We are independent & ad-supported. We may earn a commission for purchases made through our links.
Advertiser Disclosure
Our website is an independent, advertising-supported platform. We provide our content free of charge to our readers, and to keep it that way, we rely on revenue generated through advertisements and affiliate partnerships. This means that when you click on certain links on our site and make a purchase, we may earn a commission. Learn more.
How We Make Money
We sustain our operations through affiliate commissions and advertising. If you click on an affiliate link and make a purchase, we may receive a commission from the merchant at no additional cost to you. We also display advertisements on our website, which help generate revenue to support our work and keep our content free for readers. Our editorial team operates independently of our advertising and affiliate partnerships to ensure that our content remains unbiased and focused on providing you with the best information and recommendations based on thorough research and honest evaluations. To remain transparent, we’ve provided a list of our current affiliate partners here.

What is a Trailer Bus?

Patrick Wensink
By
Updated May 23, 2024
Our promise to you
WikiMotors is dedicated to creating trustworthy, high-quality content that always prioritizes transparency, integrity, and inclusivity above all else. Our ensure that our content creation and review process includes rigorous fact-checking, evidence-based, and continual updates to ensure accuracy and reliability.

Our Promise to you

Founded in 2002, our company has been a trusted resource for readers seeking informative and engaging content. Our dedication to quality remains unwavering—and will never change. We follow a strict editorial policy, ensuring that our content is authored by highly qualified professionals and edited by subject matter experts. This guarantees that everything we publish is objective, accurate, and trustworthy.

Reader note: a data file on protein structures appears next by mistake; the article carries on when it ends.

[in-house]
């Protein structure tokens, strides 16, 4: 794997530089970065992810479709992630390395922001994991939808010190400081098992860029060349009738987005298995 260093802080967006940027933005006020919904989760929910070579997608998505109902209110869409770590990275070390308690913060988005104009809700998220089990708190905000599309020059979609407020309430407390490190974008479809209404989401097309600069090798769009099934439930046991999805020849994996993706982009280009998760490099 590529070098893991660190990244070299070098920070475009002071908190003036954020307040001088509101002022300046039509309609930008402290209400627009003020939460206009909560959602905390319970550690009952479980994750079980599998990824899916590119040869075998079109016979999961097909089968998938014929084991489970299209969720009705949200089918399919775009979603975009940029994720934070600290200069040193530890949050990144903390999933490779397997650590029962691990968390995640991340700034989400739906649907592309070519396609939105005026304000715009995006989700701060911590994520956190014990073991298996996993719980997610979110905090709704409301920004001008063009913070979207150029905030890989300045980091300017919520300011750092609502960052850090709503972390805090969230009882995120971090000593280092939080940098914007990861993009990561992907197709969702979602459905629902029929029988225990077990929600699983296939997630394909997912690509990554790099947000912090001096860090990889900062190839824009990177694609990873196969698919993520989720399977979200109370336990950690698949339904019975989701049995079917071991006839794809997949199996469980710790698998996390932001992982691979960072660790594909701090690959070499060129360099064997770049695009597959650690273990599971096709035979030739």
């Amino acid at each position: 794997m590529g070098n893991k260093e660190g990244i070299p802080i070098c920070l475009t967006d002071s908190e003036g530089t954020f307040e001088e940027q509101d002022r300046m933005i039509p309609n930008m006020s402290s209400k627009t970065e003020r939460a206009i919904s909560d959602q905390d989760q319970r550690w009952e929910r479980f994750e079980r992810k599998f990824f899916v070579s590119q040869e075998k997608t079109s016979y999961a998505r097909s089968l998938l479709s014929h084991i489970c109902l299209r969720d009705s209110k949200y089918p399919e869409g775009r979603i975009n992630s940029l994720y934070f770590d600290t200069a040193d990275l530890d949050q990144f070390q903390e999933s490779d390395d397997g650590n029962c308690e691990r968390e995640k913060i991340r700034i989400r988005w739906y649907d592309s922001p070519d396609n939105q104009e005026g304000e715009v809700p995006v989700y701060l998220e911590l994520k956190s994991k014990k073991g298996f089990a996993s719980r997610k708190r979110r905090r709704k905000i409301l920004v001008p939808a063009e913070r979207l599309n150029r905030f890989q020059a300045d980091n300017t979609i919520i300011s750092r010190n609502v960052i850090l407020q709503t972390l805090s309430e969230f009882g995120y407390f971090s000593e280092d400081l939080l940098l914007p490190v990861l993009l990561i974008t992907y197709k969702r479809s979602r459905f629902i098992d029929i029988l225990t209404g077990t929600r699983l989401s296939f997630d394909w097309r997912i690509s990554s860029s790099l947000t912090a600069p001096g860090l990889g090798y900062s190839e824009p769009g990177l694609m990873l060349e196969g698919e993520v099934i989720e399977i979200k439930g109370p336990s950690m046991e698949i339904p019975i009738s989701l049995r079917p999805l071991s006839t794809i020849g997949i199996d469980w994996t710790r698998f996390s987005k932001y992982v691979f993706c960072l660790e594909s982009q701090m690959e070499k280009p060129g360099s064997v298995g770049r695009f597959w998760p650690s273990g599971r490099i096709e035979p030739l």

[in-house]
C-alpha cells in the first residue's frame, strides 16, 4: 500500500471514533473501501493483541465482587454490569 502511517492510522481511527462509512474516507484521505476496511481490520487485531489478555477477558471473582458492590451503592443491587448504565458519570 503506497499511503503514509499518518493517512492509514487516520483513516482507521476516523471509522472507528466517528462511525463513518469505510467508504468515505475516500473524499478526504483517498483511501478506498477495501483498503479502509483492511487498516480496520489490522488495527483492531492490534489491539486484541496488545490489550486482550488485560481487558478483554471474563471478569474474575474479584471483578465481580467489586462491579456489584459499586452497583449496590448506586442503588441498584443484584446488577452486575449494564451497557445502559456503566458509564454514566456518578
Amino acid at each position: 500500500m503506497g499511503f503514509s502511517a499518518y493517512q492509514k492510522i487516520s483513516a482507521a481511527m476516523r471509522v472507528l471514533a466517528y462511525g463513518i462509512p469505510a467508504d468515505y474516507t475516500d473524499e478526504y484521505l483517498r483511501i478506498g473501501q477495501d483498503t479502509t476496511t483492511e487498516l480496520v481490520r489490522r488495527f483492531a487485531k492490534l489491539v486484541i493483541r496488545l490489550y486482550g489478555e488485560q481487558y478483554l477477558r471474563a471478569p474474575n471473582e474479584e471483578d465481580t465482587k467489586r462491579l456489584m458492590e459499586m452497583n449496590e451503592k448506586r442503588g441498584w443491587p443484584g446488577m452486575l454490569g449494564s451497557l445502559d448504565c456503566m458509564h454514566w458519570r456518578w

Over the years, we've refined our approach to cover a wide range of topics, providing readers with reliable and practical advice to enhance their knowledge and skills. That's why millions of readers turn to us each year. Join us in celebrating the joy of learning, guided by standards you can trust.

Editorial Standards

At WikiMotors, we are committed to creating content that you can trust. Our editorial process is designed to ensure that every piece of content we publish is accurate, reliable, and informative.

Our team of experienced writers and editors follows a strict set of guidelines to ensure the highest quality content. We conduct thorough research, fact-check all information, and rely on credible sources to back up our claims. Our content is reviewed by subject-matter experts to ensure accuracy and clarity.

We believe in transparency and maintain editorial independence from our advertisers. Our team does not receive direct compensation from advertisers, allowing us to create unbiased content that prioritizes your interests.

A trailer bus is a type of mass transit vehicle that utilizes a semi-truck cab, but has a trailer made into seating for transporting passengers. Combining the flexibility and power of a truck with the comfort of buses, these vehicles were created in Europe nearly a century ago and remained popular for many years. Due to changing transportation needs and safety concerns, only one nation currently uses this form of a bus with any frequency.

The trailer bus was invented in the Netherlands in the 1920s. The bus' creation came out of necessity because conventional buses were being built very long to accommodate passengers, but frequently got stuck. When lengthy buses went over humped bridges, the central sections would grind against the road, stranding the bus. Trailer buses were put into production when it was discovered the independent passenger compartment provided more clearance space and did not catch on bridges.